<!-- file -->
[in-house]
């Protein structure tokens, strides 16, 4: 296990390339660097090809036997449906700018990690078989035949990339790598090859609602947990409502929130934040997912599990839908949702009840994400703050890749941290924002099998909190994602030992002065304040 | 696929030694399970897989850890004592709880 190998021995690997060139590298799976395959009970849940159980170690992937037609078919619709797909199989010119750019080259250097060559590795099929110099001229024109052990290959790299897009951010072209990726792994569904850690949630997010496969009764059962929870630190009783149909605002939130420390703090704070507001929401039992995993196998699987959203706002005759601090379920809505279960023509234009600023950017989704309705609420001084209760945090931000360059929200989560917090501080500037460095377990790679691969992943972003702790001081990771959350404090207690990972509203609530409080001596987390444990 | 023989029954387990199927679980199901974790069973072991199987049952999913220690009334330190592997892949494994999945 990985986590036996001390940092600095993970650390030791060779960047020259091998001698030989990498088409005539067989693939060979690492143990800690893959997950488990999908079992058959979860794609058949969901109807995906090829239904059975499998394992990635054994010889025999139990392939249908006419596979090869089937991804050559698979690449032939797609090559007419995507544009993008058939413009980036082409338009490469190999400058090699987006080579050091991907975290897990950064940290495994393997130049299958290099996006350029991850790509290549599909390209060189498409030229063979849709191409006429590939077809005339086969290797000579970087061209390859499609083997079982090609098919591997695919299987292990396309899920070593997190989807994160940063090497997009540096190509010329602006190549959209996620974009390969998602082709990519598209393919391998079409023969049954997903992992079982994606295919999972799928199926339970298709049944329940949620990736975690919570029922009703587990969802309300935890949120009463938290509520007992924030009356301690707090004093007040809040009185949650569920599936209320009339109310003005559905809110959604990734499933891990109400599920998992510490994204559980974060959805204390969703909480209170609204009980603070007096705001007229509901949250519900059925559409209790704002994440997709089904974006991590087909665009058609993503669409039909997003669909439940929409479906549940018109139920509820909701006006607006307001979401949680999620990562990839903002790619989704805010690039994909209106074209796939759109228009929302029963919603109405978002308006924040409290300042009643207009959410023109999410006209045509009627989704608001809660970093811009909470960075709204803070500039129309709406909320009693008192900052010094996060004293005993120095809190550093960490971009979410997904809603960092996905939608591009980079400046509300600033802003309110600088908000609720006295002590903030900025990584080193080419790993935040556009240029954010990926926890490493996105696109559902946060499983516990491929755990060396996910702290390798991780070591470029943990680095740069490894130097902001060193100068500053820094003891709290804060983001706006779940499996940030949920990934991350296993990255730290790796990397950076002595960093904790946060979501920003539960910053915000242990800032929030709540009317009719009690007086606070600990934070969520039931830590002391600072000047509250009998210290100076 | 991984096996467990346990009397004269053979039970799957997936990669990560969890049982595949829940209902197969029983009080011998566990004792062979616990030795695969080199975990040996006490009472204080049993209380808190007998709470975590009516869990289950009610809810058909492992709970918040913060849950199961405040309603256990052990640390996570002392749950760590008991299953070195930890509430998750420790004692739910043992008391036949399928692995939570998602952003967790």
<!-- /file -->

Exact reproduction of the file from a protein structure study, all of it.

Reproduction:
[in-house]
């Protein structure tokens, strides 16, 4: 296990390339660097090809036997449906700018990690078989035949990339790598090859609602947990409502929130934040997912599990839908949702009840994400703050890749941290924002099998909190994602030992002065304040 | 696929030694399970897989850890004592709880 190998021995690997060139590298799976395959009970849940159980170690992937037609078919619709797909199989010119750019080259250097060559590795099929110099001229024109052990290959790299897009951010072209990726792994569904850690949630997010496969009764059962929870630190009783149909605002939130420390703090704070507001929401039992995993196998699987959203706002005759601090379920809505279960023509234009600023950017989704309705609420001084209760945090931000360059929200989560917090501080500037460095377990790679691969992943972003702790001081990771959350404090207690990972509203609530409080001596987390444990 | 023989029954387990199927679980199901974790069973072991199987049952999913220690009334330190592997892949494994999945 990985986590036996001390940092600095993970650390030791060779960047020259091998001698030989990498088409005539067989693939060979690492143990800690893959997950488990999908079992058959979860794609058949969901109807995906090829239904059975499998394992990635054994010889025999139990392939249908006419596979090869089937991804050559698979690449032939797609090559007419995507544009993008058939413009980036082409338009490469190999400058090699987006080579050091991907975290897990950064940290495994393997130049299958290099996006350029991850790509290549599909390209060189498409030229063979849709191409006429590939077809005339086969290797000579970087061209390859499609083997079982090609098919591997695919299987292990396309899920070593997190989807994160940063090497997009540096190509010329602006190549959209996620974009390969998602082709990519598209393919391998079409023969049954997903992992079982994606295919999972799928199926339970298709049944329940949620990736975690919570029922009703587990969802309300935890949120009463938290509520007992924030009356301690707090004093007040809040009185949650569920599936209320009339109310003005559905809110959604990734499933891990109400599920998992510490994204559980974060959805204390969703909480209170609204009980603070007096705001007229509901949250519900059925559409209790704002994440997709089904974006991590087909665009058609993503669409039909997003669909439940929409479906549940018109139920509820909701006006607006307001979401949680999620990562990839903002790619989704805010690039994909209106074209796939759109228009929302029963919603109405978002308006924040409290300042009643207009959410023109999410006209045509009627989704608001809660970093811009909470960075709204803070500039129309709406909320009693008192900052010094996060004293005993120095809190550093960490971009979410997904809603960092996905939608591009980079400046509300600033802003309110600088908000609720006295002590903030900025990584080193080419790993935040556009240029954010990926926890490493996105696109559902946060499983516990491929755990060396996910702290390798991780070591470029943990680095740069490894130097902001060193100068500053820094003891709290804060983001706006779940499996940030949920990934991350296993990255730290790796990397950076002595960093904790946060979501920003539960910053915000242990800032929030709540009317009719009690007086606070600990934070969520039931830590002391600072000047509250009998210290100076 | 991984096996467990346990009397004269053979039970799957997936990669990560969890049982595949829940209902197969029983009080011998566990004792062979616990030795695969080199975990040996006490009472204080049993209380808190007998709470975590009516869990289950009610809810058909492992709970918040913060849950199961405040309603256990052990640390996570002392749950760590008991299953070195930890509430998750420790004692739910043992008391036949399928692995939570998602952003967790």